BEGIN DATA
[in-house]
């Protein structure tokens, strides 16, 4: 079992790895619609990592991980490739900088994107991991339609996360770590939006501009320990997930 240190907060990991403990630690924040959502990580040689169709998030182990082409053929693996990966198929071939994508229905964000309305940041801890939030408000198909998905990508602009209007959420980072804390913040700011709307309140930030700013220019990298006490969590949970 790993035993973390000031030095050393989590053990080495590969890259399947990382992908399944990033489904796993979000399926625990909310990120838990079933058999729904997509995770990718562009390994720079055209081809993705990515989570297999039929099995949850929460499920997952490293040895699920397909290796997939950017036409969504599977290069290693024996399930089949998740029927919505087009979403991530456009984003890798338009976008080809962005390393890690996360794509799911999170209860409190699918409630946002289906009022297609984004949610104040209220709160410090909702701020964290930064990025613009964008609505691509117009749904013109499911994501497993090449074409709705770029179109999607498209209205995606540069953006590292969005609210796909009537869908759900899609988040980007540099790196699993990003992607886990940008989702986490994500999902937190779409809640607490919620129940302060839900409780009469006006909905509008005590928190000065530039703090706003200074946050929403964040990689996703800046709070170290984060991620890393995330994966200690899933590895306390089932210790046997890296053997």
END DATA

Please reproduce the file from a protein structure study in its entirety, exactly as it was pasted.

[in-house]
């Protein structure tokens, strides 16, 4: 079992790895619609990592991980490739900088994107991991339609996360770590939006501009320990997930 240190907060990991403990630690924040959502990580040689169709998030182990082409053929693996990966198929071939994508229905964000309305940041801890939030408000198909998905990508602009209007959420980072804390913040700011709307309140930030700013220019990298006490969590949970 790993035993973390000031030095050393989590053990080495590969890259399947990382992908399944990033489904796993979000399926625990909310990120838990079933058999729904997509995770990718562009390994720079055209081809993705990515989570297999039929099995949850929460499920997952490293040895699920397909290796997939950017036409969504599977290069290693024996399930089949998740029927919505087009979403991530456009984003890798338009976008080809962005390393890690996360794509799911999170209860409190699918409630946002289906009022297609984004949610104040209220709160410090909702701020964290930064990025613009964008609505691509117009749904013109499911994501497993090449074409709705770029179109999607498209209205995606540069953006590292969005609210796909009537869908759900899609988040980007540099790196699993990003992607886990940008989702986490994500999902937190779409809640607490919620129940302060839900409780009469006006909905509008005590928190000065530039703090706003200074946050929403964040990689996703800046709070170290984060991620890393995330994966200690899933590895306390089932210790046997890296053997």